Last April, astronomers detected a burst of energy from inside the Milky Way. Two devices spotted the marvel—a $20-million Canadian telescope . . . and a set of antennas fashioned from cakepans. The rare find may help scientists solve an interstellar mystery.
Scientists have studied so-called “fast radio bursts” for years. These bursts, or pulses, usually come from outside Earth’s galaxy. They happen so quickly—a couple of milliseconds—that scientists have been unable to determine what’s causing them.
Astronomers have explored as many as 50 different theories for what causes the bursts. But only God knows for sure: “For by Him all things were created, in heaven and on Earth, visible and invisible.” (Colossians 1:16)
The two separate antennas tracked the same single pulse—the first one found coming from inside the Milky Way.
The pulse emanated from a type of star called a magnetar. Magnetars are the collapsed cores of huge supergiants. They are incredibly dense and crackling with energy. Scientists calculate the detected magnetar to be 32,000 light-years (one single light-year is about six trillion miles!) away.
The magnetic field around magnetars “is so strong any atoms nearby are torn apart,” says astronomer Casey Law. The burst noticed last year lasted less than a second. But it contained about the same amount of energy that Earth’s Sun produces in a whole month!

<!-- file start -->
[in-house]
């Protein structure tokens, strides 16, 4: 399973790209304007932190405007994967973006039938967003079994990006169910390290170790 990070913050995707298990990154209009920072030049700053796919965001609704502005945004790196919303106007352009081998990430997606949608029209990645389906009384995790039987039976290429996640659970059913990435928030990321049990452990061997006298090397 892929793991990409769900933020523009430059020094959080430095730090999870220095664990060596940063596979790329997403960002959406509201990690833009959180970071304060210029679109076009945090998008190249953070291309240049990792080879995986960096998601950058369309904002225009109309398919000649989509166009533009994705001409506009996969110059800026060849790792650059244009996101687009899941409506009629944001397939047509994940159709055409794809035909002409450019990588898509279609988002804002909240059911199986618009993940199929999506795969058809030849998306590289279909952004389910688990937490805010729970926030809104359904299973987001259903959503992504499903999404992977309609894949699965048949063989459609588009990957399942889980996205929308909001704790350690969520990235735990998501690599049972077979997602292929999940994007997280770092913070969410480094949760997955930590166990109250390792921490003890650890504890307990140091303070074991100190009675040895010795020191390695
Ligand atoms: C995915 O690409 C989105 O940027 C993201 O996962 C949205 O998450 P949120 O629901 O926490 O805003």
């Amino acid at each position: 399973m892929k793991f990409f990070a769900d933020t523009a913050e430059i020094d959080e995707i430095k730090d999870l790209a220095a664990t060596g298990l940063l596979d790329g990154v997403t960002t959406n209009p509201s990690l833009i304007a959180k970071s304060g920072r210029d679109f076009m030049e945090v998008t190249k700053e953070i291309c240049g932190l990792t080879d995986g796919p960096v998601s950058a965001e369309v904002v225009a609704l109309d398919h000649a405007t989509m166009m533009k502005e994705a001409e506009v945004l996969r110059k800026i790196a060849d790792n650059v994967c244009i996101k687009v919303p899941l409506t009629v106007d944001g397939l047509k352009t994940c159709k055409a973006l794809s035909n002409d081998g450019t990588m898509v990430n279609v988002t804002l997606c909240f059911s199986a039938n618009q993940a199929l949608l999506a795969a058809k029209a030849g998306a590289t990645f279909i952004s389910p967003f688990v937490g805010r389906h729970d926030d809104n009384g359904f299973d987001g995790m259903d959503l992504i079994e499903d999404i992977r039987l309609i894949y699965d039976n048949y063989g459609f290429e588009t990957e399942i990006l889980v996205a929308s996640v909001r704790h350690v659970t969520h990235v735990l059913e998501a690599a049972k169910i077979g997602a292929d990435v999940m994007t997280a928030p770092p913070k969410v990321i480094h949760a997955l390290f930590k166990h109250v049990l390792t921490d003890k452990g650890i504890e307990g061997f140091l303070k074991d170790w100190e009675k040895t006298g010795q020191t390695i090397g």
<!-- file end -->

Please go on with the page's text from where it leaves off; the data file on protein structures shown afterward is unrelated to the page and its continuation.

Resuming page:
As radio bursts travel through space, their pulses change. Astronomers hope to use that information to better understand and map the invisible-to-humans material floating between galaxies.
Astronomer Christopher Bochenek spotted the April burst with two handmade antennas. Each is “the size of a large bucket. It’s a piece of six-inch metal pipe with two literal cake pans around it,” he says. Bochenek’s device views a large swath of sky. Therefore, he thought he might observe a fast radio burst in a few years. However, he succeeded after just one year.
The Canadian observatory in British Columbia is more focused, refined, and costly. It views a small sliver of sky. Because of this exactness, Canadian scientists pinpointed the source of the burst.
Astronomers have no idea how often radio bursts happen inside the Milky Way. But they know finding them—inside or outside Earth’s galaxy—isn’t easy. “You had to be looking at the right place at the right millisecond,” researcher Shami Chatterjee says. That makes sighting the same one by two telescopes extremely unusual.
He says, “To find one in our own galaxy: it just puts the cherry on top.”